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N.Y. State Acts on Jewish Complaints; Checks Resort Literature

February 23, 1955
See Original Daily Bulletin From This Date

New York State has extended its anti-discriminatory campaign to resorts from outside the state which distribute literature in New York discriminating on religious and racial grounds, it was revealed here yesterday by representatives of the B’nai B’rith Anti-Defamation League and the American Jewish Committee, which had complained against such resorts to the State Commission Against Discrimination.

Commissioner Nicholas H. Pinto, after investigating the complaints, wrote the ADL and AJC that four of five hotels in Florida, Virginia and Canada had agreed to discontinue such statements in their literature and that a travel agent representing the fifth had agreed to discontinue distributing literature of that hotel when the hotel management refused to remove objectionable phrases. The Jewish groups had complained against such phrases as “selected clientele,” “restricted clientele” and “Protestant and Catholic Churches.”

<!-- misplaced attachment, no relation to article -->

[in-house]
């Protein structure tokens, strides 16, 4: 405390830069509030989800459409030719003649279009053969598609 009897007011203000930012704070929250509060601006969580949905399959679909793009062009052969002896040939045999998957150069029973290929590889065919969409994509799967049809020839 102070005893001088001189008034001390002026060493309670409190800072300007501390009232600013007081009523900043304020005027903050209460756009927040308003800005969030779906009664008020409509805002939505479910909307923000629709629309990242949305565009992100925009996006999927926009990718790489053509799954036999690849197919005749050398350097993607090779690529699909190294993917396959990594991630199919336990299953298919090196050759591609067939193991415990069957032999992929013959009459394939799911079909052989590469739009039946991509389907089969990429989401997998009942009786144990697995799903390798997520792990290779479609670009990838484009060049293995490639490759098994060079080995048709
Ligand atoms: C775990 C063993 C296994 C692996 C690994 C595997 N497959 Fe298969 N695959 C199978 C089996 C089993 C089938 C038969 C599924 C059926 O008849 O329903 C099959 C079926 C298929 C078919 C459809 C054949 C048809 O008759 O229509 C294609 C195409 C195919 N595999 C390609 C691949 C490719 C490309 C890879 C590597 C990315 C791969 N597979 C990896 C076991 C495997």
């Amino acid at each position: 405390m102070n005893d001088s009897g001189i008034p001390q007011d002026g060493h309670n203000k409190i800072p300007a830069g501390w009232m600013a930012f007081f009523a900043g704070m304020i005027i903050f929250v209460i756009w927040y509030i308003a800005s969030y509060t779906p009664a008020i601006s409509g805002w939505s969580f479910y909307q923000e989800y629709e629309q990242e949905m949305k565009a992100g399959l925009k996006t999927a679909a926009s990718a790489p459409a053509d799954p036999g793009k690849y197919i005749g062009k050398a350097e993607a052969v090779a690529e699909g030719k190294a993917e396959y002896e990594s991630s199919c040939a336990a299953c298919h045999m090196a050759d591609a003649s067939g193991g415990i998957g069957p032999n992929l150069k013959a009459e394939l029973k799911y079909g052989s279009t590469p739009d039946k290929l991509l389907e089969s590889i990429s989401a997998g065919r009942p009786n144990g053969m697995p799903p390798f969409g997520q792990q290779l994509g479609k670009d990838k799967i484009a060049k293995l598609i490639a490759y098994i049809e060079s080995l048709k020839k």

The first decision on this point since the New York State anti-discrimination law went into effect, it was hailed by Aaron Frank, chairman of the New York advisory board of the Anti-Defamation League, and Melvin Riseman, chairman of the civil rights committee of the American Jewish Committee’s New York Chapter, as “a new landmark in the fight against discrimination in places of public accommodation.” The action in the travel field was taken under a 1952 amendment extending the Commission’s jurisdiction to places of public accommodation, resort and amusement.

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